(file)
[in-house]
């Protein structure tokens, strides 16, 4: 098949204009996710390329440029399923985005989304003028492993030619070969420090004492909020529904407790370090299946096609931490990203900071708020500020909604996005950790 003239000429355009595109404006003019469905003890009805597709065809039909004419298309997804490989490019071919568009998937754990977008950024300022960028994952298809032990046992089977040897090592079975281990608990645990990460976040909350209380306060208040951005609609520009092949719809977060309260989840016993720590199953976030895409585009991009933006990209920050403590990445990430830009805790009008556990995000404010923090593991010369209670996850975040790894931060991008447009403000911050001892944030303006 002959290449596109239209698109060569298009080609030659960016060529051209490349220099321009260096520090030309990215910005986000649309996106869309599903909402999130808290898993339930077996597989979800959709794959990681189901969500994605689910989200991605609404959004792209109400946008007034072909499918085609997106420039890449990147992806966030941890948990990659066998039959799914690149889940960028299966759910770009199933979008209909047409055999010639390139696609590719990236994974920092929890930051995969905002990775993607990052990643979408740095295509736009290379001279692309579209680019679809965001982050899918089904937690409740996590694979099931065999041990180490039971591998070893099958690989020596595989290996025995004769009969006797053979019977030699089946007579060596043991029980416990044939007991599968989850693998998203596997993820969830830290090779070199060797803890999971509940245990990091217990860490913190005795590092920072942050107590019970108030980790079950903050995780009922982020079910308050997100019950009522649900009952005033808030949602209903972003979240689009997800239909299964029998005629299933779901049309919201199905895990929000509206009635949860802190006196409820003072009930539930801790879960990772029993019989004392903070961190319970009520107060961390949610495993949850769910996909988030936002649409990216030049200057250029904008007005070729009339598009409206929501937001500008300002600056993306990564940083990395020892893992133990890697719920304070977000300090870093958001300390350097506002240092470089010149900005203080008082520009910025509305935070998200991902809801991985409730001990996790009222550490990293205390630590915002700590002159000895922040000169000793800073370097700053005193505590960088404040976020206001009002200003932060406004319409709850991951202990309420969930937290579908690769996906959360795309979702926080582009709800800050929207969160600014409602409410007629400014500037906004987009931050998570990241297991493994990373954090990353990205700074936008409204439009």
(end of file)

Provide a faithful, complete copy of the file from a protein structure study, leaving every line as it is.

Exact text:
[in-house]
């Protein structure tokens, strides 16, 4: 098949204009996710390329440029399923985005989304003028492993030619070969420090004492909020529904407790370090299946096609931490990203900071708020500020909604996005950790 003239000429355009595109404006003019469905003890009805597709065809039909004419298309997804490989490019071919568009998937754990977008950024300022960028994952298809032990046992089977040897090592079975281990608990645990990460976040909350209380306060208040951005609609520009092949719809977060309260989840016993720590199953976030895409585009991009933006990209920050403590990445990430830009805790009008556990995000404010923090593991010369209670996850975040790894931060991008447009403000911050001892944030303006 002959290449596109239209698109060569298009080609030659960016060529051209490349220099321009260096520090030309990215910005986000649309996106869309599903909402999130808290898993339930077996597989979800959709794959990681189901969500994605689910989200991605609404959004792209109400946008007034072909499918085609997106420039890449990147992806966030941890948990990659066998039959799914690149889940960028299966759910770009199933979008209909047409055999010639390139696609590719990236994974920092929890930051995969905002990775993607990052990643979408740095295509736009290379001279692309579209680019679809965001982050899918089904937690409740996590694979099931065999041990180490039971591998070893099958690989020596595989290996025995004769009969006797053979019977030699089946007579060596043991029980416990044939007991599968989850693998998203596997993820969830830290090779070199060797803890999971509940245990990091217990860490913190005795590092920072942050107590019970108030980790079950903050995780009922982020079910308050997100019950009522649900009952005033808030949602209903972003979240689009997800239909299964029998005629299933779901049309919201199905895990929000509206009635949860802190006196409820003072009930539930801790879960990772029993019989004392903070961190319970009520107060961390949610495993949850769910996909988030936002649409990216030049200057250029904008007005070729009339598009409206929501937001500008300002600056993306990564940083990395020892893992133990890697719920304070977000300090870093958001300390350097506002240092470089010149900005203080008082520009910025509305935070998200991902809801991985409730001990996790009222550490990293205390630590915002700590002159000895922040000169000793800073370097700053005193505590960088404040976020206001009002200003932060406004319409709850991951202990309420969930937290579908690769996906959360795309979702926080582009709800800050929207969160600014409602409410007629400014500037906004987009931050998570990241297991493994990373954090990353990205700074936008409204439009």